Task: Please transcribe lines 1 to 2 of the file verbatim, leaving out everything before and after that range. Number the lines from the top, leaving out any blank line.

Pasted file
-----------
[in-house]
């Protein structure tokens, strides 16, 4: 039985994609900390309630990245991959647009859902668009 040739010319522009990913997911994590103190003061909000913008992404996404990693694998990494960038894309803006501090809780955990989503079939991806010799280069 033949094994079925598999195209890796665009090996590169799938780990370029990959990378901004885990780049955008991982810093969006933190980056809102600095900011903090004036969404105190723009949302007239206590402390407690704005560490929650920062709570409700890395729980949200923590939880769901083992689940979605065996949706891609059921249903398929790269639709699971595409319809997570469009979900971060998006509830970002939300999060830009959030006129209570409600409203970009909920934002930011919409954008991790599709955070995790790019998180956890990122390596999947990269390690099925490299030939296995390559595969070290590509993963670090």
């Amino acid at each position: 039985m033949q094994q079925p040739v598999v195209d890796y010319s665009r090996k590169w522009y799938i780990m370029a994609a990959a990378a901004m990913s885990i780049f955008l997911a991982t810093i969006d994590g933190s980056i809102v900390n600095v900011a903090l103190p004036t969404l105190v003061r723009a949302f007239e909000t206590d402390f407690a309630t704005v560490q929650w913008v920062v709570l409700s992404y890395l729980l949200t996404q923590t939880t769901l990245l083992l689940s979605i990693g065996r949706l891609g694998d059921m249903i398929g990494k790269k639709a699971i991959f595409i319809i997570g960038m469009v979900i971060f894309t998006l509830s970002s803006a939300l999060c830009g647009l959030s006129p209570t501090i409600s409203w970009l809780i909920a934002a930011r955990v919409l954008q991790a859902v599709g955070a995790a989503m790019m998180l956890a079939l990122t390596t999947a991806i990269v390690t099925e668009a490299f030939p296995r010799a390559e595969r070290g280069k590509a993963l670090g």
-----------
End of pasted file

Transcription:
[in-house]
């Protein structure tokens, strides 16, 4: 039985994609900390309630990245991959647009859902668009 040739010319522009990913997911994590103190003061909000913008992404996404990693694998990494960038894309803006501090809780955990989503079939991806010799280069 033949094994079925598999195209890796665009090996590169799938780990370029990959990378901004885990780049955008991982810093969006933190980056809102600095900011903090004036969404105190723009949302007239206590402390407690704005560490929650920062709570409700890395729980949200923590939880769901083992689940979605065996949706891609059921249903398929790269639709699971595409319809997570469009979900971060998006509830970002939300999060830009959030006129209570409600409203970009909920934002930011919409954008991790599709955070995790790019998180956890990122390596999947990269390690099925490299030939296995390559595969070290590509993963670090």